CL: Flow cytometers are pretty amazing due to the fact that there is so much information that you can get from them. They are so powerful these days though they can behave erratically and need a lot of attention, but luckily we have an amazing flow core to keep the machines running and supporting different assays that we come up with. Flow is especially important when looking at leukemic stem cells using single cell sorting, which is such a critical tool to be able to do all of these assays.

The Expertise

LL: Perhaps you can share some of your expertise with us, what do you think is the most interesting finding to be published recently?

CL: I can’t pick out one in particular. In general I’m very impressed by the level and complexity of big papers that are coming out, how quickly people adopt new tools and technologies as they are published. For example CRISPR is very new but quickly being adopted as a game changer in how precisely and efficiently you can manipulate genes. The other exciting thing is the increased appreciation for the inter connectedness between molecular and cellular regulatory systems including epigenetics, transcription factors and the microenvironment. There is increased appreciation for collecting and examining information as a whole, as well as the ability to go deep into deep seq and single cells to track these kinetics and how everything affects everything else.

LL: Are they trying to use all these new technologies to better understand AML?

CL: One intriguing area is better understanding the events that occur from initial transformation events, through the pre-leukemic state and into leukemic development, progression and relapse. Using these technologies, we have improved abilities to specifically target and manipulate different parameters in an efficient and thorough manner, providing vastly improved specificity for creating the conditions we are studying. Through better understanding of the events that occur and their consequences at each of these stages, we are both gaining a deeper appreciation for the complexity of the leukemic process, while improving the models we use to study this disease.

LL: Do you think creating targeted therapies is the next step?

CL: Yes, and it’s also where to draw the line between the push of personalized medicine - looking at each patient and the best way to treat them, while balancing this with the amount of time and resources that takes. Basically finding the happy medium between developing the ideal treatment plan for each patient and how we have treated AMLs in the past with major doses of chemotherapeutics that may not work for everyone. Likely, that happy medium will lie in the identification of key markers that will help classify patients for their best treatment plans.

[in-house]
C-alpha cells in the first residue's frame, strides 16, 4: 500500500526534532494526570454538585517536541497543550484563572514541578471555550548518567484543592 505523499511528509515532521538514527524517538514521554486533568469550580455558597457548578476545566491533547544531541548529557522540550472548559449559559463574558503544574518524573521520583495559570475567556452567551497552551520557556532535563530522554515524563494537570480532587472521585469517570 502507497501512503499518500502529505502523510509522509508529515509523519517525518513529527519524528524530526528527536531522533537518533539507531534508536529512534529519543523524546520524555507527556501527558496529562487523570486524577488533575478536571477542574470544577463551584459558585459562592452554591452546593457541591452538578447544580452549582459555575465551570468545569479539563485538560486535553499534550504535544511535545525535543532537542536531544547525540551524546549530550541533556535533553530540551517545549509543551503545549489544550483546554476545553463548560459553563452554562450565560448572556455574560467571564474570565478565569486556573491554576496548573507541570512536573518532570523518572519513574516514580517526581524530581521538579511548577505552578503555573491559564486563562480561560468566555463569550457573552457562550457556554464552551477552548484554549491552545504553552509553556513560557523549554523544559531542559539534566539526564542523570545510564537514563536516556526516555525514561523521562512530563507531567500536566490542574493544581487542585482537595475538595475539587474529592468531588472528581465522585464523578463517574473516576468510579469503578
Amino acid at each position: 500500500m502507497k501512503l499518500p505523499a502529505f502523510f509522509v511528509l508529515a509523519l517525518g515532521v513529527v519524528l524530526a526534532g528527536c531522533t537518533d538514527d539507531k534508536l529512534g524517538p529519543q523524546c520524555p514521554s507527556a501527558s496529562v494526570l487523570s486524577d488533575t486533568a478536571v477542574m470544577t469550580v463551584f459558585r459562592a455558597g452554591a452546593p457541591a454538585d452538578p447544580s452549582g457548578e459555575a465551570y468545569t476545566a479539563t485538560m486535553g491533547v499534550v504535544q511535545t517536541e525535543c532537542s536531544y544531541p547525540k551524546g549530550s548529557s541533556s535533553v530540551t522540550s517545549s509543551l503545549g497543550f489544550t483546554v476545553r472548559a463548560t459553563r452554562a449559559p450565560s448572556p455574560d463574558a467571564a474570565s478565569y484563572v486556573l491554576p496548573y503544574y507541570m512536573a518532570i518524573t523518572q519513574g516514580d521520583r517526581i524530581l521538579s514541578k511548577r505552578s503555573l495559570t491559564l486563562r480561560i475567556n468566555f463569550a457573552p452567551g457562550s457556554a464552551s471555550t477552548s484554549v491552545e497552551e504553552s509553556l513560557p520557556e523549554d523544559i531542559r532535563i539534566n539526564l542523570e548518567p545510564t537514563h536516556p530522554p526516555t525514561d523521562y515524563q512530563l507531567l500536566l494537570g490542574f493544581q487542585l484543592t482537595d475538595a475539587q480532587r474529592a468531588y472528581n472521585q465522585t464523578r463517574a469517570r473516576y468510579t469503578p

LL: What piece of nonexistent or “sci-fi” technology could’ve helped you finish your PhD in half the time?

CL: One of the things that would be really cool is the ability to know before hand if you have a leukemia or hematopoietic stem cell. The gold standard readouts are retrospective and in vivo, basically you do an assay with a hematopoietic stem cell and can say ‘Oh, I had an HSC’ but at that point, it’s gone. It would be great to be able to sort cells and look at a tube and know the number of HSCs you have. That, or automated mouse processing; your mouse gets sick and all the relevant tissues are analyzed, blood counts are done, flow cytometry is done and you get a print out at the end within 30 min. That might be too much to ask…

LL: If you could have one useless superpower what would it be?

CL: Well, the ability to have a giant pause button on time, but it doesn’t affect me. I could pause everyone, and use all the machines - or just take a nap!

LL: Yeah that would be pretty useful what is your plan now? Are you looking for postdoctoral fellow positions?

CL: I have been working on my thesis, which has been pretty all-consuming - looking at everything you have done throughout your degree and bringing it together into a cohesive narrative. Now I’m shifting gears to think about what my next steps will be after my defense, likely off somewhere new for a postdoc position. Then taking a brief “vacation” to work on thesis revisions once those get back...there are still some things to finish in the lab.

LL: Well that was wonderful. Thank you Courteney it has been great speaking with you!

This interview has been condensed and edited.

This expert interview is published as part of our Hematopoiesis Hub. Visit to find tips about classic and new products, see more conversations with experts in the field, apply for travel awards and more.